According to Kenneth Davis, the name Deuteronomy comes “from the Greek words deuteros (“second”) and nomos (“law”); the book does not present new laws so much as reiterates earlier rules” (Don’t Know Much About the Bible, p.140).

Contents

Deuteronomy can be divided in different ways. My Study Bible (p.214) chooses to see three addresses by Moses:

  1. Chapters 1-4
  2. Chapters 5-28
  3. Chapters 29-30

The final four chapters finish up the story from Numbers.

Collins (in A Short Introduction to the Hebrew Bible, p.84) chooses to divide the book thematically instead:

  1. Chapters 1-11: Motivational speeches, including some recollections of Israel’s history
  2. Chapters 12-26: The laws
  3. Chapters 27-28: Curses and blessings
  4. Chapters 29-34: Concluding materials, some of which have the character of appendices

Either way, it looks like we may be in for another “dull as dishwater” Levitical-styled ride.

Form

It has been noted that Deuteronomy shares many characteristics with political treaties. This has the potential to tell us something about when the book might have been written.

For example, Collins notes parallels with Hittite treaties. The Hittites were active only in the Late Bronze Age (ca. 1500-1200 B.C.E.):

[…] precisely the time in which Israel is thought to have emerged. If it could be shown that the Israelite conception of the covenant was modelled specifically on the Hittite treaties, then it would follow that the covenant was indeed a very early element in the religion of Israel. (A Short Introduction, p.65)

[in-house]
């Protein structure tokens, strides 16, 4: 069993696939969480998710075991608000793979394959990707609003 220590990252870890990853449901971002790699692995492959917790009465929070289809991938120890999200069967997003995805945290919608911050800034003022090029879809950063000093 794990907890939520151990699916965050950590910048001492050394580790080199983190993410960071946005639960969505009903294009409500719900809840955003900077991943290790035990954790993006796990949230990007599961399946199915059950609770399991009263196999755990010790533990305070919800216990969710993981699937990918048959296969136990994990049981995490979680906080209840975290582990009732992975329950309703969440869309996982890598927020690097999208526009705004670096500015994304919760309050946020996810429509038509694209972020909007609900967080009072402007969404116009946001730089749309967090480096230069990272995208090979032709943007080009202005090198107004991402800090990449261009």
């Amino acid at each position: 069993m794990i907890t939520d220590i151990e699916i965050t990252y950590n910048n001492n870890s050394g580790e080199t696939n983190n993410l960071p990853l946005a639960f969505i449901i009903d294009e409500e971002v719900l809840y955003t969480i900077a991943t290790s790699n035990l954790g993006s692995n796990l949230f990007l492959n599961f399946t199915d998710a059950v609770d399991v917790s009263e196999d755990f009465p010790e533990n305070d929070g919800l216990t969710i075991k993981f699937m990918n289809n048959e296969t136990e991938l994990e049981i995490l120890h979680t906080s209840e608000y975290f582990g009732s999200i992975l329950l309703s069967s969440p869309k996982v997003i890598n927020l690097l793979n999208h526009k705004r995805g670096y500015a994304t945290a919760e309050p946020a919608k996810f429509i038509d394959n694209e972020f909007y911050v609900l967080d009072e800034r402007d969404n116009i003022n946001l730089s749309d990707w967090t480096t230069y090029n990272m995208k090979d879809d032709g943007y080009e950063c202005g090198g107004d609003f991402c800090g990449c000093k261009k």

On the other side, there are also clear parallels to Assyrian treaties, which would date the covenant to the eighth century B.C.E.

I suspect that we’ll be discussing some of the specific parallels as we come to them in our reading.

Provenance

Somewhere around 620 B.C.E., King Josiah introduced a number of religious reforms that included an emphasis on the centralization of worship to Jerusalem, which resulted in the destruction of the shrines that were scattered across Israel.

When we get to 2 Kings 22, we’ll read about the supposed re-discovery of an additional book of laws given to Moses. It is believed that this book was Deuteronomy – which mostly mirrors the laws we’ve already read, but conveniently adds an emphasis on the centrality of worship.

According to Collins, this suggests that Deuteronomy was “either composed or edited to support [Josiah’s policy of centralization]” (A Short Introduction, p.89).